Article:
Who Owns the Letter X?
It’s no longer “X” marks the spot on a treasure map. The use of “X” first increased as it became a go-to variable in beginning algebra. Then it evolved to become a secret ingredient of success, someone’s “X factor”. Now “X” seems to mark every spot, having found its way into the identities of a slew of companies, products and even universities in an attempt to create the perception that they are on the cutting edge. But what does it mean anymore, and can anyone rightfully own it?
There are several ways in which “X” has been used:
- Xerox was one of the first and logical users of “X”.
- For EXXON, one “X” was not enough.
- The X Games drew a new breed of sports enthusiasts to ESPN.
- Microsoft wisely left its brand off the naming of XBox, the company’s successful entry into the gaming and entertainment market. But now it needs wordier names, such as XBox One and XBox Entertainment Studios, to explain why XBox still matters.
- Comcast launched its Xfinity service to divert attention from its troubled brand though a new, hyperbolic and space-aged entertainment sub brand. In the end, it just confused a lot of people.
- Ted, a set of global conferences, used TedX presumably to indicate an extension or auxiliary to the original, exclusive event.
- Space transport company SpaceX seems to say it is headed to places unknown, perhaps in the same vein as the algebraic “solve for X” mode. It is instructive to think of the context of the X PRIZE, and www.x.com, Elon Musk’s first startup.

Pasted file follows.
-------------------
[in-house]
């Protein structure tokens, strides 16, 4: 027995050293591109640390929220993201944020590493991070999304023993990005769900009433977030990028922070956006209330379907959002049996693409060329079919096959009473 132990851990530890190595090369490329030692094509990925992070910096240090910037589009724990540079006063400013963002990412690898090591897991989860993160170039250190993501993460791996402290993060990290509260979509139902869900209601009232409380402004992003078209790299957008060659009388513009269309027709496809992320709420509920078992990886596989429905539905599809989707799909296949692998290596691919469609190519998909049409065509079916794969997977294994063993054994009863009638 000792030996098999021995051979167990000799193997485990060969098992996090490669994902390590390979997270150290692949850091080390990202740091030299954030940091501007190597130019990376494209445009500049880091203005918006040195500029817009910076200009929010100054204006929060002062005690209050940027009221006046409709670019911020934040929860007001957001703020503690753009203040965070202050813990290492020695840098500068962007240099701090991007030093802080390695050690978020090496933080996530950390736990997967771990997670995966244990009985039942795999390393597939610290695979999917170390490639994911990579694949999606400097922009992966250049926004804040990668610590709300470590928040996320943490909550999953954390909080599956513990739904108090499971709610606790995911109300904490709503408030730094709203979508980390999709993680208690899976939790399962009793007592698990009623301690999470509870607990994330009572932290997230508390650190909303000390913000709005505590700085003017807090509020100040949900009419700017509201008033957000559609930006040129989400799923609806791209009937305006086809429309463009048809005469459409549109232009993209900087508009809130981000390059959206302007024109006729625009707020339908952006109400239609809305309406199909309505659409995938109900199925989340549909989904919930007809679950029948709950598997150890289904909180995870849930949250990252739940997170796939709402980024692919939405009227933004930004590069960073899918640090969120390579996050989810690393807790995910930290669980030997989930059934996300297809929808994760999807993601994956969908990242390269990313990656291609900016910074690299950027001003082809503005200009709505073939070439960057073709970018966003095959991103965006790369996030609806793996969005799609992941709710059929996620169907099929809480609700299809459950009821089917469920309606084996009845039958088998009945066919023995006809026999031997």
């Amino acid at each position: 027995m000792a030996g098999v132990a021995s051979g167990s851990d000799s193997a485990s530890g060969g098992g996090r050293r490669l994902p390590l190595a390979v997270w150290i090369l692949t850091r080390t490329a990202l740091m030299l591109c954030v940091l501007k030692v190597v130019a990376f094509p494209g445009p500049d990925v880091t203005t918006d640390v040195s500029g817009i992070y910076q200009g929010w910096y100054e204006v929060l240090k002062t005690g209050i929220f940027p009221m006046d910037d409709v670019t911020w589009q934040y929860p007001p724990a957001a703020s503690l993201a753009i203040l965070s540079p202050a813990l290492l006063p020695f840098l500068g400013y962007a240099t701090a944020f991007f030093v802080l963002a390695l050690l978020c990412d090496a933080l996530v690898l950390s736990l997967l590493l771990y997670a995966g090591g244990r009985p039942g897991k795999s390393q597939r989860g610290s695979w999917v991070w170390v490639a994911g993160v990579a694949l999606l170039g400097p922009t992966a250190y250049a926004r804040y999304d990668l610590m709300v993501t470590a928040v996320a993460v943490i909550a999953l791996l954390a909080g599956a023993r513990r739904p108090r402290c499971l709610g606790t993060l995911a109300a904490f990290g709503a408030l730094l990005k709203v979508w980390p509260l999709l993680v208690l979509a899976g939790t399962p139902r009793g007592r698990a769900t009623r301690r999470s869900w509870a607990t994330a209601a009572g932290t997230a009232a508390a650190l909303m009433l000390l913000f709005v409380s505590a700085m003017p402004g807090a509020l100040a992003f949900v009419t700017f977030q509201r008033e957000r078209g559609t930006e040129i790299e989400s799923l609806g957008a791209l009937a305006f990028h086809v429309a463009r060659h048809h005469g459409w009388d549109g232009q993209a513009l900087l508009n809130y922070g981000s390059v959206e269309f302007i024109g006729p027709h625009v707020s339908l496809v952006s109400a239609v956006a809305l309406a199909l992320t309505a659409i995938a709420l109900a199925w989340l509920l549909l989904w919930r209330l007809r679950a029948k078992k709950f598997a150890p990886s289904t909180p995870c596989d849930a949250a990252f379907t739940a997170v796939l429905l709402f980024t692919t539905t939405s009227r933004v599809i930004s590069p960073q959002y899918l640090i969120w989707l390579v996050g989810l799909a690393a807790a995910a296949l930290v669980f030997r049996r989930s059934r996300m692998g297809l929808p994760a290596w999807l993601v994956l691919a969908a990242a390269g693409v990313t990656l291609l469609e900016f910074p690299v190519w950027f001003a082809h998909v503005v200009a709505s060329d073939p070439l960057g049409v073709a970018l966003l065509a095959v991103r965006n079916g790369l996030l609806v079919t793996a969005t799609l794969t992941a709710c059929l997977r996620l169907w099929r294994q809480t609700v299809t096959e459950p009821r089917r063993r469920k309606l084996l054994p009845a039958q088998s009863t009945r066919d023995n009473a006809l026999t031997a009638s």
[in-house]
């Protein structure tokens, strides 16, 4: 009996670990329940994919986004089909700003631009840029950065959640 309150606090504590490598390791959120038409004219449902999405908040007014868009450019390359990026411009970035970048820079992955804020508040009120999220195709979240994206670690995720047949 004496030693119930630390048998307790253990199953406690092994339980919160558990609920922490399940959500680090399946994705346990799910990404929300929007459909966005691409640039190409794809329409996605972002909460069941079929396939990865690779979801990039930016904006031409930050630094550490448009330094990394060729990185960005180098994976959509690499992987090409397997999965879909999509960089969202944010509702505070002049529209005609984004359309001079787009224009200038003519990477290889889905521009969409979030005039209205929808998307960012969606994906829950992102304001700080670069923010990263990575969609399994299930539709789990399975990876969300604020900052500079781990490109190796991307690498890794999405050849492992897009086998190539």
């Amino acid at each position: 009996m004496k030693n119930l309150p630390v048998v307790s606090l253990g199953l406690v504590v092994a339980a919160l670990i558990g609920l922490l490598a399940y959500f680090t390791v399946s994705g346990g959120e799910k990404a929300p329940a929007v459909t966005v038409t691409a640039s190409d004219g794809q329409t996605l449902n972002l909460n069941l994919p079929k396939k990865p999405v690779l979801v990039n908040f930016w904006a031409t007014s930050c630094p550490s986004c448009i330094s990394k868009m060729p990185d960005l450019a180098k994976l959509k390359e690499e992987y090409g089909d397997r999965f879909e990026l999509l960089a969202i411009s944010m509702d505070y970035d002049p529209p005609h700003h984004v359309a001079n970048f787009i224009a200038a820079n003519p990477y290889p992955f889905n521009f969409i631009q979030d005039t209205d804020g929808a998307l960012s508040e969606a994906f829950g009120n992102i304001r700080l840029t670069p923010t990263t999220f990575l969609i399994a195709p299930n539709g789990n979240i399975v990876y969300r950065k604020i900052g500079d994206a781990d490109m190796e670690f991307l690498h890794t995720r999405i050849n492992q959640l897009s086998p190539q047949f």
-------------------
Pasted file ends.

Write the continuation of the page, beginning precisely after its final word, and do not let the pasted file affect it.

- Universities are now joining the fray, each with its own purpose. Stanford’s StartX is an investment fund for student entrepreneurs. HarvardX is “a bold experiment to push the boundaries of learning through reimagined teaching, unprecedented research and cutting-edge technology,” or a response to the quandary of online learning.
With so many uses, all saying different, but ostensibly trendy things, is “X” going to go the way of “e”? Does it still add the desired magic to any identity? Can any one company or project really own it anymore? Or, is it really just a weak substitute for a creative expression of unique value?
If you’re thinking about using a trendy letter in your name, there are a few questions you should ask yourself:
- Are you using the letter to say something meaningful, or just to get attention? Attention getters typically have shorter shelf lives.
- Does the use of a trendy letter create sustainable differentiation, or do you risk blending in over time as others adopt the same idea? This tactic has a very low barrier to adoption.
- How long will it be before the trend is over and the market has moved past your naming convention?
Some companies have managed to take true ownership of trendy letter. Apple has done quite well (and protected itself very aggressively) with “i”. VMware has made a strong case for its ownership of lowercase “v”. The bottom line: be sure that what you’re doing is relevant, ownable and works with your overall brand strategy.